4261Re: [ModelersCad] A very different way of photo etching
- Oct 24, 2012Mike:I am not sure if it is exactly the same but the process you mean looks as what I've seen being applied by graphic artists to make stamps for getting 3D impressions on paper. They borrowed the method from the process being used by then -early '80s- for making stamps that were those days replacing the old rubber ones.They said, indeed, it was a kind of etching process.They did also show me a way of making a mould for castings by pressing a special stuff, used by dentists to get impressions of our teeth, warmed in hot water upon a pattern.Thank you for reminding me all that. It is certainly a try worth.DanielVan: Mike Bauers <mwbauers55@...>
Aan: Creamcitytraction@yahoogroups.com; ModelersCad@yahoogroups.com; firstname.lastname@example.org
Verzonden: zondag 21 oktober 0:09 2012
Onderwerp: [ModelersCad] A very different way of photo etchingThis is a forward of a casting group post of some days ago and I'll add to it, below.These folks use a product/method where you print a mask from your computer and then photo-develop a two level casting master that can be a master part for sand-casting or a master part for repeated RTV molding/casting.Have a look at the video and see if you agree that the stuff looks to be a low tech way of doing two level casting/molding masters.i suspect it is just that........ A variation of photo-etching in a different material.Mike Bauers*********************Hi Folks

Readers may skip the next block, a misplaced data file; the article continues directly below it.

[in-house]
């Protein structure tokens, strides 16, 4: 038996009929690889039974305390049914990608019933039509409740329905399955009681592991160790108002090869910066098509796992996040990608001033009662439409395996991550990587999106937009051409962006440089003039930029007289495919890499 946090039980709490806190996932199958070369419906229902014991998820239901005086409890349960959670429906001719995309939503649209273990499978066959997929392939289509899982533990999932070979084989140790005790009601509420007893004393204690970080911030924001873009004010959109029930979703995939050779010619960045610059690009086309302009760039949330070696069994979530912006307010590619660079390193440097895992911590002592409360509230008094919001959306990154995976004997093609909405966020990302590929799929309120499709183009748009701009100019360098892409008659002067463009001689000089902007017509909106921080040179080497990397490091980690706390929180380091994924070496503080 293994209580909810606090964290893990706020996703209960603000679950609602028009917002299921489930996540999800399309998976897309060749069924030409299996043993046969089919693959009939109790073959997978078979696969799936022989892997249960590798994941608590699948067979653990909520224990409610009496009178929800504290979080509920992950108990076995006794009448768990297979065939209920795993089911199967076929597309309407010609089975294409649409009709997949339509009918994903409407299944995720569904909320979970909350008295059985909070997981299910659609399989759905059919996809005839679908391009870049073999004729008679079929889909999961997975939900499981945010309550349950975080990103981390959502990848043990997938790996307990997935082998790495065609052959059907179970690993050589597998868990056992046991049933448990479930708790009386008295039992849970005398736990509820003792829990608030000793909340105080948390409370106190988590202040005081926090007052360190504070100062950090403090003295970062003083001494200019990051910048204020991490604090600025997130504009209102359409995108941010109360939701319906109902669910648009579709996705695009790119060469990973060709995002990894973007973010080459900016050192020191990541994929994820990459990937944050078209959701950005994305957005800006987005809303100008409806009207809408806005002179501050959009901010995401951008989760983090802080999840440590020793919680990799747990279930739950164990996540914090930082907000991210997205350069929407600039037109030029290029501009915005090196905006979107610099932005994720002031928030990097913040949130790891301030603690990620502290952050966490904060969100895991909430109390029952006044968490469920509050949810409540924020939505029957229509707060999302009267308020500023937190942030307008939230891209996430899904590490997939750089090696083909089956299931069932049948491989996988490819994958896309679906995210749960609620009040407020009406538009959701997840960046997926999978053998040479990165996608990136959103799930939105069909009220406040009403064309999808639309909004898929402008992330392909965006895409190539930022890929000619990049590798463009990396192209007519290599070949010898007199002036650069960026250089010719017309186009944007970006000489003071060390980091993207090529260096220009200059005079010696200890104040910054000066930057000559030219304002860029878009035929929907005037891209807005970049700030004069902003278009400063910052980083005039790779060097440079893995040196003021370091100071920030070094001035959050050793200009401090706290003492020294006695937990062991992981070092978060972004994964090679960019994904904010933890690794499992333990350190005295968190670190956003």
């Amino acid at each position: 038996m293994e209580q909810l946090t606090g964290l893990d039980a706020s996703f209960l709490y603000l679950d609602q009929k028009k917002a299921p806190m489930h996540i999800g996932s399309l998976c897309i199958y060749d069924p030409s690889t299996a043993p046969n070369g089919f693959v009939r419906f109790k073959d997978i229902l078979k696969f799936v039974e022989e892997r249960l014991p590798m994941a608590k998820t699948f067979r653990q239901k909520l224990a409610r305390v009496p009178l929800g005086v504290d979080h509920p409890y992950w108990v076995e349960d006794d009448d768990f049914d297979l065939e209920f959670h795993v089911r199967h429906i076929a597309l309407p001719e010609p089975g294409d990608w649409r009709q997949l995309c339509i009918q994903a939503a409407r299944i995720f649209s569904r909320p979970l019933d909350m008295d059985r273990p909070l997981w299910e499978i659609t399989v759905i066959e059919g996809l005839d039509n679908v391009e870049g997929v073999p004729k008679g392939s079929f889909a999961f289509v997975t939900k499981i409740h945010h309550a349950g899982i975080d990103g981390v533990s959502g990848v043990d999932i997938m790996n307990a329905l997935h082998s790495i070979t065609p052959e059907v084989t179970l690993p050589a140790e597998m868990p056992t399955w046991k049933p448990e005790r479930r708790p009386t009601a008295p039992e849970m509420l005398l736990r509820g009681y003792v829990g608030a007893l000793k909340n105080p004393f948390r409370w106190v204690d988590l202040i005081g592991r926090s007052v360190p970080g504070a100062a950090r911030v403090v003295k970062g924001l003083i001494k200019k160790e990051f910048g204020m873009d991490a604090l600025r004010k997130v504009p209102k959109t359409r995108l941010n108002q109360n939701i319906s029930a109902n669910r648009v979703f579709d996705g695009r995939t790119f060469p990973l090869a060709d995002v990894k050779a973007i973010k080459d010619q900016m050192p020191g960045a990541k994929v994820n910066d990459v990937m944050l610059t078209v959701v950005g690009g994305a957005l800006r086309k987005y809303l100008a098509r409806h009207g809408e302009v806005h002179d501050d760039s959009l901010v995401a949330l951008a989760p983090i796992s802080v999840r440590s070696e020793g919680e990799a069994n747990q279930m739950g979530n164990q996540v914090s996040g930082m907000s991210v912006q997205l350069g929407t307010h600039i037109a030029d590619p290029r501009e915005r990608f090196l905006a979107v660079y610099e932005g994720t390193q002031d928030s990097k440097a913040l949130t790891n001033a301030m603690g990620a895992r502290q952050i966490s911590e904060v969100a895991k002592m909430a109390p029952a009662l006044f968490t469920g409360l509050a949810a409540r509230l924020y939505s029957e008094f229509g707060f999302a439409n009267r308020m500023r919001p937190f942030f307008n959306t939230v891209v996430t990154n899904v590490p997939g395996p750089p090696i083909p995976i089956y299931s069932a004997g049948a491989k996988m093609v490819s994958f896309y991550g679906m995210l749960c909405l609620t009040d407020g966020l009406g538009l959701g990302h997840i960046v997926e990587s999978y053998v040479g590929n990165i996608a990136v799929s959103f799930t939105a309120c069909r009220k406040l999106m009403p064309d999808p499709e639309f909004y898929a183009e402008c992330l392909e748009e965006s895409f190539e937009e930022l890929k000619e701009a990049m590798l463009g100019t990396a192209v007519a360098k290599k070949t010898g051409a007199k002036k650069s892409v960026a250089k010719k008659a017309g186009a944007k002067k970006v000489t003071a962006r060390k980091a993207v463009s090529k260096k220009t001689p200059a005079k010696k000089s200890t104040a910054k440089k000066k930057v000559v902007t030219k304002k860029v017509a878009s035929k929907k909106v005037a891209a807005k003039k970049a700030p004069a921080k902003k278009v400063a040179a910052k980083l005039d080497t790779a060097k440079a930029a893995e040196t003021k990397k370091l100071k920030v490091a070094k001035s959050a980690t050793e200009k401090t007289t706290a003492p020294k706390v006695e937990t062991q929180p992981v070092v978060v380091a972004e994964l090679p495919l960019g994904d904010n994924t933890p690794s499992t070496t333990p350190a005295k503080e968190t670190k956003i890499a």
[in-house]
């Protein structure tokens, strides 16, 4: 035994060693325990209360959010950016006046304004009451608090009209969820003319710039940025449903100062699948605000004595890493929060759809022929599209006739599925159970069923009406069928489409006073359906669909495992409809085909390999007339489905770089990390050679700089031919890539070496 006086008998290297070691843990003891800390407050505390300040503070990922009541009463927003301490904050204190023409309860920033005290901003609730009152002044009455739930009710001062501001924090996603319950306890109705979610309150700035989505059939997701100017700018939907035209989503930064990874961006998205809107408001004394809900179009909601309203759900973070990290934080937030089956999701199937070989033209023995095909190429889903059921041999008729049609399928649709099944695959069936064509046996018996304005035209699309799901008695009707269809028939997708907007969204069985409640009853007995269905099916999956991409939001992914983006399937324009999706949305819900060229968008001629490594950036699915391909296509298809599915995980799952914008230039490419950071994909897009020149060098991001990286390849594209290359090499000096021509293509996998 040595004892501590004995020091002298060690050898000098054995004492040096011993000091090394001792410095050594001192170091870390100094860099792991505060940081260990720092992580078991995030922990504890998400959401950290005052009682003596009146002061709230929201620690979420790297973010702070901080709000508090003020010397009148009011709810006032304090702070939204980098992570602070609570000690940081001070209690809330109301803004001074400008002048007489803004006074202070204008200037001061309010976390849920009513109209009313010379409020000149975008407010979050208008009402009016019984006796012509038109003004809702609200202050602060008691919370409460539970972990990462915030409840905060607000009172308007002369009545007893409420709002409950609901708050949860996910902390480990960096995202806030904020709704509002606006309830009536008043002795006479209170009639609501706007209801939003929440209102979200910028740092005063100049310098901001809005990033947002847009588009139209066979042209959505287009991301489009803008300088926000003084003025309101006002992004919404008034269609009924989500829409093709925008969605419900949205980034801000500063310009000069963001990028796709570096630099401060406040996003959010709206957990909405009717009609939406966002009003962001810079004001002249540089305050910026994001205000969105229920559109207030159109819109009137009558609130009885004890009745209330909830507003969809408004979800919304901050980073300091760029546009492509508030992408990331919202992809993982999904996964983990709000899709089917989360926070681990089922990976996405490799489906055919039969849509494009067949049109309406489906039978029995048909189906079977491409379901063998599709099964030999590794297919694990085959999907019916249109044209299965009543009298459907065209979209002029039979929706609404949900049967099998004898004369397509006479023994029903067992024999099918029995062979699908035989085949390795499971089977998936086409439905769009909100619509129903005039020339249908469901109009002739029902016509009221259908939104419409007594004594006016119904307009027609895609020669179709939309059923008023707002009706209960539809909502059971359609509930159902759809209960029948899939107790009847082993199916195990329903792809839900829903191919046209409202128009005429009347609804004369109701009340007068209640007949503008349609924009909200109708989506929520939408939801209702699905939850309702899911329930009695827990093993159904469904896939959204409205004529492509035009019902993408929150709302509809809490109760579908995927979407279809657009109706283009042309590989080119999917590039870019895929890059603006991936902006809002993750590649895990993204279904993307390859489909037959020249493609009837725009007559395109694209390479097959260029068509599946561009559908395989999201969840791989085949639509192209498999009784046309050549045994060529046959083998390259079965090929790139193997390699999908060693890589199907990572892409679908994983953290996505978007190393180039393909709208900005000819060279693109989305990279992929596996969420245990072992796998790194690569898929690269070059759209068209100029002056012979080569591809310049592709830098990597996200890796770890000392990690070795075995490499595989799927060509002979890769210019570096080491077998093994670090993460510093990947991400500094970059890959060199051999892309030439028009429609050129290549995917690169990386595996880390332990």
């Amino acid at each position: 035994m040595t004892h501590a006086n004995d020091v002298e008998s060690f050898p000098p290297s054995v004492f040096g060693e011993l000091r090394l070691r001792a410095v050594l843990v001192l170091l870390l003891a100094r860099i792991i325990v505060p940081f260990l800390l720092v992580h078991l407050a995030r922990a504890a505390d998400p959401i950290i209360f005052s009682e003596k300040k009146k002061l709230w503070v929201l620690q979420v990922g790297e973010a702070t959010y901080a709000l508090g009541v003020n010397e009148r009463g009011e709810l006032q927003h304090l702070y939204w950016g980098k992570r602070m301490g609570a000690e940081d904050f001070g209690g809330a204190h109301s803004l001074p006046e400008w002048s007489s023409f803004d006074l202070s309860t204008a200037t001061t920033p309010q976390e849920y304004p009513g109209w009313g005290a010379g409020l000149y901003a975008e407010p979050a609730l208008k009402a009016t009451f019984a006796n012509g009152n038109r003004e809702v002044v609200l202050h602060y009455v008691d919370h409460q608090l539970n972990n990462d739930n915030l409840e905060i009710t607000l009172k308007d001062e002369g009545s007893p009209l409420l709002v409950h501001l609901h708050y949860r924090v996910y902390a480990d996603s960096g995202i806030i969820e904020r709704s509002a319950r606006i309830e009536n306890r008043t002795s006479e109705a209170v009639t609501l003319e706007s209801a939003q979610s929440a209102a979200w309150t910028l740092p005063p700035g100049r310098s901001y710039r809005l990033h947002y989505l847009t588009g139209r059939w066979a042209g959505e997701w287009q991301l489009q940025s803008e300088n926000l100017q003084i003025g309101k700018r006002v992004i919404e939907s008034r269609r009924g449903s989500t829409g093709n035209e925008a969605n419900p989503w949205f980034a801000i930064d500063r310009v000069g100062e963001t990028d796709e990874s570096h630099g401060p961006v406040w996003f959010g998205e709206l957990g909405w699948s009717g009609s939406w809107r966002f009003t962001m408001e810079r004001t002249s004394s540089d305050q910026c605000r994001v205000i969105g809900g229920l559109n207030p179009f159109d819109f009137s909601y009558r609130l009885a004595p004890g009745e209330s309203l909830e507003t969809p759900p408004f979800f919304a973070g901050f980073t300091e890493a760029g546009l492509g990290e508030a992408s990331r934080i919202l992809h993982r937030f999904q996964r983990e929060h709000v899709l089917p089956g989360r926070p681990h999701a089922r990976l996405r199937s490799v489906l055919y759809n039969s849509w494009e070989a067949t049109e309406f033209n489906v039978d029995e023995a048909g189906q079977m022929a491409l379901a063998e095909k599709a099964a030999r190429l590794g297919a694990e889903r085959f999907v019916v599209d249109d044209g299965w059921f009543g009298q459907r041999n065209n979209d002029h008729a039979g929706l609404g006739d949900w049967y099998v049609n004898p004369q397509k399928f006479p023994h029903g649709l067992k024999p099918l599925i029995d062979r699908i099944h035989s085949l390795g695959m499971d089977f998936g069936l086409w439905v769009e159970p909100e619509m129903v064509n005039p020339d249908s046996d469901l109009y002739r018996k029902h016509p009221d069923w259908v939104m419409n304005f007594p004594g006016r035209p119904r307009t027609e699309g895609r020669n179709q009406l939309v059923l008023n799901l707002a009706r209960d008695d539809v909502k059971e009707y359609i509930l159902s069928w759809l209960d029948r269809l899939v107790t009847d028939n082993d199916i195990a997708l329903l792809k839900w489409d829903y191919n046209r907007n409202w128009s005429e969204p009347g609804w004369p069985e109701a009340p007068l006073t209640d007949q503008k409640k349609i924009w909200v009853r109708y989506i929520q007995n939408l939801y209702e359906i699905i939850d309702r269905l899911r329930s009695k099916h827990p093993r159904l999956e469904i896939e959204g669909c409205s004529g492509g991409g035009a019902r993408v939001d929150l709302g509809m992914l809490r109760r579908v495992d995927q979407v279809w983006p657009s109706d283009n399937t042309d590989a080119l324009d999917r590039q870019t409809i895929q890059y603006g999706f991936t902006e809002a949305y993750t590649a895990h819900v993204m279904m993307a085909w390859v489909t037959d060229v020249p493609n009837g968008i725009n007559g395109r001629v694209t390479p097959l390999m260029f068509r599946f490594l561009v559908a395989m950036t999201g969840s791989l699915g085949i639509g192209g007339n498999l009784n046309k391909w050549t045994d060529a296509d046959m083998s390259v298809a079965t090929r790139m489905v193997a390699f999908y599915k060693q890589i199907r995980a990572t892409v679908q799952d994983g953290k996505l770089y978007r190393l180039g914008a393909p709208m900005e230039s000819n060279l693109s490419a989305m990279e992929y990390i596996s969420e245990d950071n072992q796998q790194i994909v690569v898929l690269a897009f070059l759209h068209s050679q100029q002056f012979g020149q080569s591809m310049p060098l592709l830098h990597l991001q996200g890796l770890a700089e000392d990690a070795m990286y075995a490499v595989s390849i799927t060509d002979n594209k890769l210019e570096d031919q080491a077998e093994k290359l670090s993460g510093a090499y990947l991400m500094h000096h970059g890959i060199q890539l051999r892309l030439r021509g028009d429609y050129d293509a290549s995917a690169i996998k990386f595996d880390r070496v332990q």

A couple weeks ago, I made this YouTube video to
show one method we use to make a sand casting pattern.
Please excuse the poor capture of my computer screen
that shows the design process.
Your comments are welcome.
Rod****************And below is a follow-up Rod sent to me today... mbprices of the stuff, here...****************
--- In email@example.com, Mike Bauers <mwbauers55@...> wrote:
This is fantastic and new to me.
What is this photo-curing resin Rod used? It seems that that stage of the process can also be used for various model building.
Sent from my iPhone
The material is Ideal iHP photopolymer and is available
from Trodat USA or you can get smaller, more easy to handle
quantities from <http://www.granthams.com/Pattern/>
Photopolymer is commonly available in three durometers or
hardness. The 40 and 50 durometer are soft and flexible
about the hardness of a pencil eraser. It is used primarily
for flexo printing and "rubber" stamps. The 95 durometer is
stiff and hard, about the hardness of a car tire.
My main occupation was a printer and these materials were
a quicker and safer than zinc and magnesium photoengravings
and a good substitute for many printing operations. These
are what I made and used until about 30 years ago when
photopolymers came on the scene.
Hope this wasn't too long winded an answer.
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